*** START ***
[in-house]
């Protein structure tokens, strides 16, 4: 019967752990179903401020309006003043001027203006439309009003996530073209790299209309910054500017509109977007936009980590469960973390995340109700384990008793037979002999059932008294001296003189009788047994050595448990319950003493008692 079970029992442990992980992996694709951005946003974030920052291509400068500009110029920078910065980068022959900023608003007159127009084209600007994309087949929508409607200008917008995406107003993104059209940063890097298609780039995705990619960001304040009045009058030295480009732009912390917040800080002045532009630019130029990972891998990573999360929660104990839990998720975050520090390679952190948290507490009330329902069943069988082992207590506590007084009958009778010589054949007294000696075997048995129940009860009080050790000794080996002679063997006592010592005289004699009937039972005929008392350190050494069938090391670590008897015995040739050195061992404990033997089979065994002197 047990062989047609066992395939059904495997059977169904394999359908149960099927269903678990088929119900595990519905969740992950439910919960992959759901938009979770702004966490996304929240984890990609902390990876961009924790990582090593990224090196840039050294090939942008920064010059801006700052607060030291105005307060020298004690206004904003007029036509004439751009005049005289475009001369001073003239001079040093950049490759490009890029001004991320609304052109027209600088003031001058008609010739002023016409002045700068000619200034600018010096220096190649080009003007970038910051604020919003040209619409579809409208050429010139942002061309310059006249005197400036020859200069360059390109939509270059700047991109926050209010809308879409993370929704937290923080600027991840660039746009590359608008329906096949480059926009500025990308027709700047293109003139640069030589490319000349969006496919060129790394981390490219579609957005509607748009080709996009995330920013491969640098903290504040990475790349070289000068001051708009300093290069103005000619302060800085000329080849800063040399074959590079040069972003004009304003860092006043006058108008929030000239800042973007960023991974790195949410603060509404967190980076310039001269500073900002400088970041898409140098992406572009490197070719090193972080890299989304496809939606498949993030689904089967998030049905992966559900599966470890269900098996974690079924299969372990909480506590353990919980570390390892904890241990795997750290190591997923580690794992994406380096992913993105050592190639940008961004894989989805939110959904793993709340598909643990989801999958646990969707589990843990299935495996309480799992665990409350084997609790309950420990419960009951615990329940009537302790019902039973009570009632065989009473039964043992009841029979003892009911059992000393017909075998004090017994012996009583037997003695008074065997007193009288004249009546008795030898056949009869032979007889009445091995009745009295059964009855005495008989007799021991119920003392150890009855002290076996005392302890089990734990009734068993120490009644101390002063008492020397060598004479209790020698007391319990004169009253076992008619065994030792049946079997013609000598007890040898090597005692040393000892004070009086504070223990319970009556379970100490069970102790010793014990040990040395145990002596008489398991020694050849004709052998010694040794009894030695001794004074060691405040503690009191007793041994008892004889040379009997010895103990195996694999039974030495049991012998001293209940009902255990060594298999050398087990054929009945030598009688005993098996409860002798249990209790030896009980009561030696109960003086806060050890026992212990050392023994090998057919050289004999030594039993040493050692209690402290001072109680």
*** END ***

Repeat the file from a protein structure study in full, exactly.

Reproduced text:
[in-house]
């Protein structure tokens, strides 16, 4: 019967752990179903401020309006003043001027203006439309009003996530073209790299209309910054500017509109977007936009980590469960973390995340109700384990008793037979002999059932008294001296003189009788047994050595448990319950003493008692 079970029992442990992980992996694709951005946003974030920052291509400068500009110029920078910065980068022959900023608003007159127009084209600007994309087949929508409607200008917008995406107003993104059209940063890097298609780039995705990619960001304040009045009058030295480009732009912390917040800080002045532009630019130029990972891998990573999360929660104990839990998720975050520090390679952190948290507490009330329902069943069988082992207590506590007084009958009778010589054949007294000696075997048995129940009860009080050790000794080996002679063997006592010592005289004699009937039972005929008392350190050494069938090391670590008897015995040739050195061992404990033997089979065994002197 047990062989047609066992395939059904495997059977169904394999359908149960099927269903678990088929119900595990519905969740992950439910919960992959759901938009979770702004966490996304929240984890990609902390990876961009924790990582090593990224090196840039050294090939942008920064010059801006700052607060030291105005307060020298004690206004904003007029036509004439751009005049005289475009001369001073003239001079040093950049490759490009890029001004991320609304052109027209600088003031001058008609010739002023016409002045700068000619200034600018010096220096190649080009003007970038910051604020919003040209619409579809409208050429010139942002061309310059006249005197400036020859200069360059390109939509270059700047991109926050209010809308879409993370929704937290923080600027991840660039746009590359608008329906096949480059926009500025990308027709700047293109003139640069030589490319000349969006496919060129790394981390490219579609957005509607748009080709996009995330920013491969640098903290504040990475790349070289000068001051708009300093290069103005000619302060800085000329080849800063040399074959590079040069972003004009304003860092006043006058108008929030000239800042973007960023991974790195949410603060509404967190980076310039001269500073900002400088970041898409140098992406572009490197070719090193972080890299989304496809939606498949993030689904089967998030049905992966559900599966470890269900098996974690079924299969372990909480506590353990919980570390390892904890241990795997750290190591997923580690794992994406380096992913993105050592190639940008961004894989989805939110959904793993709340598909643990989801999958646990969707589990843990299935495996309480799992665990409350084997609790309950420990419960009951615990329940009537302790019902039973009570009632065989009473039964043992009841029979003892009911059992000393017909075998004090017994012996009583037997003695008074065997007193009288004249009546008795030898056949009869032979007889009445091995009745009295059964009855005495008989007799021991119920003392150890009855002290076996005392302890089990734990009734068993120490009644101390002063008492020397060598004479209790020698007391319990004169009253076992008619065994030792049946079997013609000598007890040898090597005692040393000892004070009086504070223990319970009556379970100490069970102790010793014990040990040395145990002596008489398991020694050849004709052998010694040794009894030695001794004074060691405040503690009191007793041994008892004889040379009997010895103990195996694999039974030495049991012998001293209940009902255990060594298999050398087990054929009945030598009688005993098996409860002798249990209790030896009980009561030696109960003086806060050890026992212990050392023994090998057919050289004999030594039993040493050692209690402290001072109680």